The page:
On a scale from 0 to 100 of how well people stick to recommended diets, with 0 being a poor diet (think heavy consumption of sugar and processed meats), and 100 representing the recommended balance of fruits, vegetables, legumes/nuts and whole grains, most countries would earn a score around 40.3. Globally, this represents a small, but meaningful, 1.5-point gain between 1990 and 2018, researchers from the Friedman School of Nutrition Science and Policy at Tufts report today in the journal Nature Food.
The study, one of the most comprehensive estimates yet of global dietary quality—and the first to include findings among children as well as adults—highlights the challenges worldwide to encourage healthy eating. Although global gains were modest, there was notable variation by country, with nutritious options becoming more popular in the United States, Vietnam, China, and Iran, and less so in Tanzania, Nigeria, and Japan.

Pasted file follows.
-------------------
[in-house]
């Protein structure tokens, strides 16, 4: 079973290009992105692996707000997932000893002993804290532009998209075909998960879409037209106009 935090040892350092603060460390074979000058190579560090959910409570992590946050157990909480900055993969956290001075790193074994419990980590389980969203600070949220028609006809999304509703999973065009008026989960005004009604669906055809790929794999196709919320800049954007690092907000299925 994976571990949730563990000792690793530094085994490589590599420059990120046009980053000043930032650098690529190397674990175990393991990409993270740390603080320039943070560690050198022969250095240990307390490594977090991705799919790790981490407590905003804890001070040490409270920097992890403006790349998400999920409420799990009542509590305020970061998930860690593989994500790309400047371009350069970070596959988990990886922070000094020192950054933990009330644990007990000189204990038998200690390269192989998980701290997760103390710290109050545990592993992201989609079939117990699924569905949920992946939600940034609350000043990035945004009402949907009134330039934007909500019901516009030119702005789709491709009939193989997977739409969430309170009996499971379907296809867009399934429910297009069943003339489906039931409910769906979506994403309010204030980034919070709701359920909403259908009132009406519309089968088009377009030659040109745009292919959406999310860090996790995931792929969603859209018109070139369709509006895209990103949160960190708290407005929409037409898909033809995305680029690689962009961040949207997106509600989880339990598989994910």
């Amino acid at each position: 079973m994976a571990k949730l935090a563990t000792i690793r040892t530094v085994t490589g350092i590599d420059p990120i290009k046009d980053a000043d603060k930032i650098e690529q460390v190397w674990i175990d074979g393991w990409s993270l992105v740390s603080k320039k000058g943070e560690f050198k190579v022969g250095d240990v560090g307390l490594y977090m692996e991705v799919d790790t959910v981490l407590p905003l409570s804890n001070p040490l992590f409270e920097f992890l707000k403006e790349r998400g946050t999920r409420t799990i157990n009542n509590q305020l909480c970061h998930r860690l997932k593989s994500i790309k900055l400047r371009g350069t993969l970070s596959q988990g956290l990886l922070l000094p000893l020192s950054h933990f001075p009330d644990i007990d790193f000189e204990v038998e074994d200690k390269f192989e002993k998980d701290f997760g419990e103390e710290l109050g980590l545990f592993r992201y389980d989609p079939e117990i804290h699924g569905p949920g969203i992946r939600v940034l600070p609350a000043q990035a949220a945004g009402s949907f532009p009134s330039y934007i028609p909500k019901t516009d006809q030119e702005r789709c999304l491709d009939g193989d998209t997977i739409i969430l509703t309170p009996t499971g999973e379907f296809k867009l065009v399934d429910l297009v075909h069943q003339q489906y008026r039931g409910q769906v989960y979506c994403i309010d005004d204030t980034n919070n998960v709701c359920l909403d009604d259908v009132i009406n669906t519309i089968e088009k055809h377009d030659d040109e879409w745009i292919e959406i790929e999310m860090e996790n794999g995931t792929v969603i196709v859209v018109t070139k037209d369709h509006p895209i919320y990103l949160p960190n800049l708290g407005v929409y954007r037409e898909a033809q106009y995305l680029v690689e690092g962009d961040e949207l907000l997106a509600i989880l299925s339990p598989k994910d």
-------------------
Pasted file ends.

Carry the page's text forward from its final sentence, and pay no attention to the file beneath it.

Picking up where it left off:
“Intake of legumes/nuts and non-starchy vegetables increased over time, but overall improvements in dietary quality were offset by increased intake of unhealthy components such as red/processed meat, sugar-sweetened beverages, and sodium,” says lead author Victoria Miller, a visiting scientist from McMaster University in Canada who started this study as a postdoctoral scholar with Dariush Mozaffarian, Dean for Policy and Jean Mayer Professor of Nutrition at the Friedman School, and senior author on the paper.